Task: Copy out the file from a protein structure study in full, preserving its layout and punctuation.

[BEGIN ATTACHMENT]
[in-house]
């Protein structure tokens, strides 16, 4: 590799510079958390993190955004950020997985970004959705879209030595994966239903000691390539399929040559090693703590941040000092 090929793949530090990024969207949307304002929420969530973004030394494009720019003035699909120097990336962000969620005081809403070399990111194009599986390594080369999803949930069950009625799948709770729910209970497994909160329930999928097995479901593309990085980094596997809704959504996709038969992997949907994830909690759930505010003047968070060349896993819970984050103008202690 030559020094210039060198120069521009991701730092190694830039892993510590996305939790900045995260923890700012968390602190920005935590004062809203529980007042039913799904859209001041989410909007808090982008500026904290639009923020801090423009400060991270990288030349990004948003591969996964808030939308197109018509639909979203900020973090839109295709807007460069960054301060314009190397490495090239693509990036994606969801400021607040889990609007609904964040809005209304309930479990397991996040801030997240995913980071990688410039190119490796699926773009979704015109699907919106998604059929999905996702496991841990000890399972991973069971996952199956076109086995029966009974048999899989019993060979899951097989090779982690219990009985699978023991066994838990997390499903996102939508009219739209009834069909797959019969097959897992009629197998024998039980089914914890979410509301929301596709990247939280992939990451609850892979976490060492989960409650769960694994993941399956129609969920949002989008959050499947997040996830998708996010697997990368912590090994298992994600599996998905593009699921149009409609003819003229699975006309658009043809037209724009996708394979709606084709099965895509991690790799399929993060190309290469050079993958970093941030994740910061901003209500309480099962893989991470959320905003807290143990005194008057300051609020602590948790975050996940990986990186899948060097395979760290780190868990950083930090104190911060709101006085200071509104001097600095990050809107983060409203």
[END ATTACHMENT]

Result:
[in-house]
């Protein structure tokens, strides 16, 4: 590799510079958390993190955004950020997985970004959705879209030595994966239903000691390539399929040559090693703590941040000092 090929793949530090990024969207949307304002929420969530973004030394494009720019003035699909120097990336962000969620005081809403070399990111194009599986390594080369999803949930069950009625799948709770729910209970497994909160329930999928097995479901593309990085980094596997809704959504996709038969992997949907994830909690759930505010003047968070060349896993819970984050103008202690 030559020094210039060198120069521009991701730092190694830039892993510590996305939790900045995260923890700012968390602190920005935590004062809203529980007042039913799904859209001041989410909007808090982008500026904290639009923020801090423009400060991270990288030349990004948003591969996964808030939308197109018509639909979203900020973090839109295709807007460069960054301060314009190397490495090239693509990036994606969801400021607040889990609007609904964040809005209304309930479990397991996040801030997240995913980071990688410039190119490796699926773009979704015109699907919106998604059929999905996702496991841990000890399972991973069971996952199956076109086995029966009974048999899989019993060979899951097989090779982690219990009985699978023991066994838990997390499903996102939508009219739209009834069909797959019969097959897992009629197998024998039980089914914890979410509301929301596709990247939280992939990451609850892979976490060492989960409650769960694994993941399956129609969920949002989008959050499947997040996830998708996010697997990368912590090994298992994600599996998905593009699921149009409609003819003229699975006309658009043809037209724009996708394979709606084709099965895509991690790799399929993060190309290469050079993958970093941030994740910061901003209500309480099962893989991470959320905003807290143990005194008057300051609020602590948790975050996940990986990186899948060097395979760290780190868990950083930090104190911060709101006085200071509104001097600095990050809107983060409203």